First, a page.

CROWN HEIGHTS is an earnest, plodding and ultimately redundant film adaptation of the true story of a miscarriage of justice. In 1980, West Indian American immigrant called Colin Warner was wrongfully arrested and convicted for murdering a man in Brooklyn, New York. The evidence was scant, and his conviction apparently rested on the testimony of a young teenager who contradicted himself on the stand. Although sentenced to 15 years to life, Colin served over 20 years because every time he went up for parole, he refused to admit that he'd committed a crime. He showed no remorse, and was therefore refused parole. Luckily for him, his friend Carl King campaigned for his release, raising money for lawyers and gathering much of the testimony himself, at the expense of his marriage and job. This resulted in Colin finally being released and receiving a justifiably handsome payout. This story was the focus of a WBEZ podcast as part of the This American Life series (you can listen here) and benefits from the voices of the protagonists - their personalities, and the tension of how the story unfolds. Within its hour running time we can a real sense of their character, relationship and the sheer effort it took to get Colin released. It was listening to this podcast that inspired writer director Mark Ruskin (BOOSTER) to create this fictional treatment of the same story.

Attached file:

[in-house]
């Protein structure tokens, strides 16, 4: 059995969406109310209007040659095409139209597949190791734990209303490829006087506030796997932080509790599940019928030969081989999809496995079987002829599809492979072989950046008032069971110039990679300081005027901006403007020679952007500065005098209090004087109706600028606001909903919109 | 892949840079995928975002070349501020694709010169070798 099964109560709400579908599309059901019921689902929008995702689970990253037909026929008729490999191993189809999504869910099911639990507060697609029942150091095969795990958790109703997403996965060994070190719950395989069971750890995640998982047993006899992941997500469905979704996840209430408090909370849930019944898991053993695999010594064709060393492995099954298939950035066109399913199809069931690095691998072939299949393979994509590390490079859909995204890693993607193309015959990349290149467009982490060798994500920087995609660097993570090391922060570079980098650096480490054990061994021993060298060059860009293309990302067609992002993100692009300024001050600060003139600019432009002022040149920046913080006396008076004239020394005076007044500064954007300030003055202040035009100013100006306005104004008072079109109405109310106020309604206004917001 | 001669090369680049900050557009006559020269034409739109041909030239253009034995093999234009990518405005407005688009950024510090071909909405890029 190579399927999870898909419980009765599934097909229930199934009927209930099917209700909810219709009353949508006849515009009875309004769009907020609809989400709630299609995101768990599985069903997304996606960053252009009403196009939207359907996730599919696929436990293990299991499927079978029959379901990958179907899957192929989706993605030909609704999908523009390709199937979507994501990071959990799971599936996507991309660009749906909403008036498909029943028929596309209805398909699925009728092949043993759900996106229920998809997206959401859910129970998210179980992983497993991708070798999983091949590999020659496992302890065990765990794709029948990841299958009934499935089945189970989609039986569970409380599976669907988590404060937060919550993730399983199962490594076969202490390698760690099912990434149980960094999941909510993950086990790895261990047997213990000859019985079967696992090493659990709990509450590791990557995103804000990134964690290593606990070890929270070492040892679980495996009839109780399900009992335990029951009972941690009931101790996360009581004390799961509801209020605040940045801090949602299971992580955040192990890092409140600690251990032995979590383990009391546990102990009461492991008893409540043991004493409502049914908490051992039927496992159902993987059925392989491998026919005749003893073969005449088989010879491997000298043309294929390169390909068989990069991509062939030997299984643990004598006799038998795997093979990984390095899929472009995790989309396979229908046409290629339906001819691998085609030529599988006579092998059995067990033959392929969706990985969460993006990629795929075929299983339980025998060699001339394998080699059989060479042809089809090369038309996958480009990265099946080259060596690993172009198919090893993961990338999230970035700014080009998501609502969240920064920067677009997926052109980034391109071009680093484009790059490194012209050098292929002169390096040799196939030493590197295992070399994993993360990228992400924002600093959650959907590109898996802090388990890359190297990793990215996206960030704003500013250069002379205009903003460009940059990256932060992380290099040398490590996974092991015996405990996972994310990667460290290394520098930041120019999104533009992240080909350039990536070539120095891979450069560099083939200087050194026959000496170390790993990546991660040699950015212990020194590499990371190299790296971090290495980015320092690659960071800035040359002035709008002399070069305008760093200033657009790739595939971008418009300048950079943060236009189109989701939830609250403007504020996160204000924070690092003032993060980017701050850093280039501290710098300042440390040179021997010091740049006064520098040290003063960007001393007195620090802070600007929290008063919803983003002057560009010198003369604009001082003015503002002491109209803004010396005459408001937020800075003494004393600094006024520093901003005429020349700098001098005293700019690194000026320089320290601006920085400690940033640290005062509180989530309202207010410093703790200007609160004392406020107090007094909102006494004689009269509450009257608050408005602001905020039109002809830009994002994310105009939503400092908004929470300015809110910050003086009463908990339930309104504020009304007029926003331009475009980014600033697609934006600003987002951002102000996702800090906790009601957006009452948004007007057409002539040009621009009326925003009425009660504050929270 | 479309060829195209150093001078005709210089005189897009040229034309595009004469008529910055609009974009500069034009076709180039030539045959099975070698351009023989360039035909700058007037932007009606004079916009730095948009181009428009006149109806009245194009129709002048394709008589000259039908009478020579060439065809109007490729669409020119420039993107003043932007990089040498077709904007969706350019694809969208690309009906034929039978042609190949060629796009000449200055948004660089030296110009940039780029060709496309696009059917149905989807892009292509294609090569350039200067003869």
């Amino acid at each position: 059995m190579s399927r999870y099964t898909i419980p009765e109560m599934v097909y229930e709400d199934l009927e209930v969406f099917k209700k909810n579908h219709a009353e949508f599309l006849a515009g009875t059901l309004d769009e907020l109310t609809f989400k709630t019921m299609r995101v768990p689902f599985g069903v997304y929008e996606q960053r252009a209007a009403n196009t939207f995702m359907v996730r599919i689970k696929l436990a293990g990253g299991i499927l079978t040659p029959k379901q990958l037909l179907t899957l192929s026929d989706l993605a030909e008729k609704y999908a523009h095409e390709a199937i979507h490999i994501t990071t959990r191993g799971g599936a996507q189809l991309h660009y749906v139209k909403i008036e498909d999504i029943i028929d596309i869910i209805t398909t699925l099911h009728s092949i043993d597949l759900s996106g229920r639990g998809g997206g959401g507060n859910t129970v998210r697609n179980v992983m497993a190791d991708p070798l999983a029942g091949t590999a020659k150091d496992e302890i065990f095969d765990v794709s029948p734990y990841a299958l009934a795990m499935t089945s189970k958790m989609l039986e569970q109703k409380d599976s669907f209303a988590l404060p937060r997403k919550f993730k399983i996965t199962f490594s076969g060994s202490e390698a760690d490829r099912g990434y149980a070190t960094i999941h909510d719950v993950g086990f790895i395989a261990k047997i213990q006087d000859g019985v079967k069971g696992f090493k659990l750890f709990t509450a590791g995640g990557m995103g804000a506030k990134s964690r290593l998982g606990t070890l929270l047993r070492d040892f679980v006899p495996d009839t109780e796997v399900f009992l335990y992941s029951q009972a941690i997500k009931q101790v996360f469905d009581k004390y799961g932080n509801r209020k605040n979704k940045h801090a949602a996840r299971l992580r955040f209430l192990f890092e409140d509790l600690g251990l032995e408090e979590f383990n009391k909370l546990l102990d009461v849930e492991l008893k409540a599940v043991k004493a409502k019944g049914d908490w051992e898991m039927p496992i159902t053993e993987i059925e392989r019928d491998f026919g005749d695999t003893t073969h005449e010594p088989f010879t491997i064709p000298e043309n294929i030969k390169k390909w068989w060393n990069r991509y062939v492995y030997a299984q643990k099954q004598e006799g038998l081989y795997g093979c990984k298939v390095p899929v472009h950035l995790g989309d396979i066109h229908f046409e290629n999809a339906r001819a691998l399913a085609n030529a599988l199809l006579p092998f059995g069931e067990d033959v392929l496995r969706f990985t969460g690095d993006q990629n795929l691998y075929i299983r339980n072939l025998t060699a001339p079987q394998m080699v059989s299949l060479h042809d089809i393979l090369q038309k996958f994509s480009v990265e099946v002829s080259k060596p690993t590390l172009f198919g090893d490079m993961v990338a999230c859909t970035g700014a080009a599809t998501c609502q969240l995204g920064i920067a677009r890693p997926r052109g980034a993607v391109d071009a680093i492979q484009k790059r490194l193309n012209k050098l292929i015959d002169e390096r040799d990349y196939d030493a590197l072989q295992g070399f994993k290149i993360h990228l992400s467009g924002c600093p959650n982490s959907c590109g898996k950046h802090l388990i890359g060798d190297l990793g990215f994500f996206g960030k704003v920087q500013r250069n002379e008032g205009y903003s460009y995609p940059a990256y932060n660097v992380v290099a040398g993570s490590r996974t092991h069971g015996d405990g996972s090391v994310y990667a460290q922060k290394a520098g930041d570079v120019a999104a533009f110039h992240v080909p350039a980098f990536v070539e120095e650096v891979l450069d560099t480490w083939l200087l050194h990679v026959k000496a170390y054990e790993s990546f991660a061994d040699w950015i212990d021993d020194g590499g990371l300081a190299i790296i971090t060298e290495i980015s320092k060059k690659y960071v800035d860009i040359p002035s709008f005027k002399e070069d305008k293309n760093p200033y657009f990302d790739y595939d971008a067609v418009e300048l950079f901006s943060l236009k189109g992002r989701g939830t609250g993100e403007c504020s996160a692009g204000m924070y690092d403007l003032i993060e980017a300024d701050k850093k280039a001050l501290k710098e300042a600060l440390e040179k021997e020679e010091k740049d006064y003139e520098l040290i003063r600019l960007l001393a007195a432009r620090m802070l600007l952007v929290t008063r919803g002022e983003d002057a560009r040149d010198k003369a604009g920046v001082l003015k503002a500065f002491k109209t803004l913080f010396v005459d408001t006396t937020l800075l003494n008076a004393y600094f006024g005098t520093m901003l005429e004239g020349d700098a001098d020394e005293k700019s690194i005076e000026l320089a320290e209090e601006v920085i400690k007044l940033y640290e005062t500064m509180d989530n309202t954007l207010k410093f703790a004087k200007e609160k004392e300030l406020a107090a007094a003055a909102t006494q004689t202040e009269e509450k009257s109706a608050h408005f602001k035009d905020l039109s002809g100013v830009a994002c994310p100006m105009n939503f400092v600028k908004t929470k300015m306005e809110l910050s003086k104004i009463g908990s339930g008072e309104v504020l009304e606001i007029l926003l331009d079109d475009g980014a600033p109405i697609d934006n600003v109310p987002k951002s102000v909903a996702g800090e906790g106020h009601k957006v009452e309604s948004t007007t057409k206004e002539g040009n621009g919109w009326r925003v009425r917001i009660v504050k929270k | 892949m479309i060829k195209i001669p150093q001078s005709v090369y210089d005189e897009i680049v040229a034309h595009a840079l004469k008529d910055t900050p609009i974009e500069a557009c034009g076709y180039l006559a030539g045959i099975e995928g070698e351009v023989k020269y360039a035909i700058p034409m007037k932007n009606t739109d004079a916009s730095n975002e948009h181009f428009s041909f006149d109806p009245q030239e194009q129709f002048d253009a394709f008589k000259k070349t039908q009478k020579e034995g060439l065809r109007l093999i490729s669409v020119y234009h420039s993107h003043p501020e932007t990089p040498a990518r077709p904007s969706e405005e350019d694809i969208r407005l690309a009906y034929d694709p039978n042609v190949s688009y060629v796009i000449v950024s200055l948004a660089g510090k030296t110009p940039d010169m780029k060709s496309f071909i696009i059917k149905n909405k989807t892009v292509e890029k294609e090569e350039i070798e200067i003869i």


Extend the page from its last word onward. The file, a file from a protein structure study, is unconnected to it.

The problem with CROWN HEIGHTS is its pedestrian structure, slow pace and one-note characterisation. LaKeith Stanfield (GET OUT) plays Colin Warner as a gentle, weary soul - sympathetic but unchanging, even physically, as the decades pass. And Carl King (Nnamdi Asomugha - HELLO MY NAME IS DORIS) plays the campaigning friend as a similarly straightforward, weary, obsessive man. There's little shade. The court system is simply unfeeling. The good guys are good. I found myself questioning what a feature film could act to this story. My conclusion was that these were two exceptional people. And a feature that told us what it was that made Colin able, at age 18, to endure 20 years of prison and emerge with his dignity and humanity in tact. And what made Carl willing to sacrifice so much for justice. Maybe the answer is in their childhood, or in a wider social context, or in a more nuanced depiction of their personalities. The problem is that none of this makes it into the film. The result is, then, a painfully dull rehash of a story that is far more compellingly told in its original audio format.
I also wonder whether this film suffers from being released at a time when we are getting deeply provocative and well argued and profound investigations of the conditions that enable such miscarriages to take place. As affecting as this story of one false conviction is, when placed against wide ranging investigations such as THE 13th or OJ: MADE IN AMERICA, how much new does it really offer?
CROWN HEIGHTS played Sundance 2017 and will be released in the USA on August 25th. The movie has a running time of 94 minutes and is not yet rated.